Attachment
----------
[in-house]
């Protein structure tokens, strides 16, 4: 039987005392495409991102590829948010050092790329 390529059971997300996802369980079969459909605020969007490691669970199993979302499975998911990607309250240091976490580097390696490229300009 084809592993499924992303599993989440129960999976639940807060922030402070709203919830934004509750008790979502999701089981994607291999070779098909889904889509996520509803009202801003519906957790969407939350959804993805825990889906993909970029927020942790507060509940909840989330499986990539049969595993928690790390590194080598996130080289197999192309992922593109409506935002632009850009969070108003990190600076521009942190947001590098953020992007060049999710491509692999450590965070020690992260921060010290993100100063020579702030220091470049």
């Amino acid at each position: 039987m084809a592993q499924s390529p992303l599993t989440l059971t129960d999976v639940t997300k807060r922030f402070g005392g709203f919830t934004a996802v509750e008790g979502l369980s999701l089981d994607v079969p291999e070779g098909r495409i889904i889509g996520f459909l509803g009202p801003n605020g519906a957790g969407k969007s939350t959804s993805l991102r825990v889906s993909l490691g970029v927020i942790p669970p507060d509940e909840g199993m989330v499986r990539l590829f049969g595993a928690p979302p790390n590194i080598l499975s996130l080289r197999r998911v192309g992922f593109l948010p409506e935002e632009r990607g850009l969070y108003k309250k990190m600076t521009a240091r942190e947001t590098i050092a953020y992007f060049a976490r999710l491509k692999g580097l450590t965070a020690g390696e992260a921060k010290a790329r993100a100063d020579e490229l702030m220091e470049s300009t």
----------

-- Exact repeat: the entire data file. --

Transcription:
[in-house]
């Protein structure tokens, strides 16, 4: 039987005392495409991102590829948010050092790329 390529059971997300996802369980079969459909605020969007490691669970199993979302499975998911990607309250240091976490580097390696490229300009 084809592993499924992303599993989440129960999976639940807060922030402070709203919830934004509750008790979502999701089981994607291999070779098909889904889509996520509803009202801003519906957790969407939350959804993805825990889906993909970029927020942790507060509940909840989330499986990539049969595993928690790390590194080598996130080289197999192309992922593109409506935002632009850009969070108003990190600076521009942190947001590098953020992007060049999710491509692999450590965070020690992260921060010290993100100063020579702030220091470049």
């Amino acid at each position: 039987m084809a592993q499924s390529p992303l599993t989440l059971t129960d999976v639940t997300k807060r922030f402070g005392g709203f919830t934004a996802v509750e008790g979502l369980s999701l089981d994607v079969p291999e070779g098909r495409i889904i889509g996520f459909l509803g009202p801003n605020g519906a957790g969407k969007s939350t959804s993805l991102r825990v889906s993909l490691g970029v927020i942790p669970p507060d509940e909840g199993m989330v499986r990539l590829f049969g595993a928690p979302p790390n590194i080598l499975s996130l080289r197999r998911v192309g992922f593109l948010p409506e935002e632009r990607g850009l969070y108003k309250k990190m600076t521009a240091r942190e947001t590098i050092a953020y992007f060049a976490r999710l491509k692999g580097l450590t965070a020690g390696e992260a921060k010290a790329r993100a100063d020579e490229l702030m220091e470049s300009t």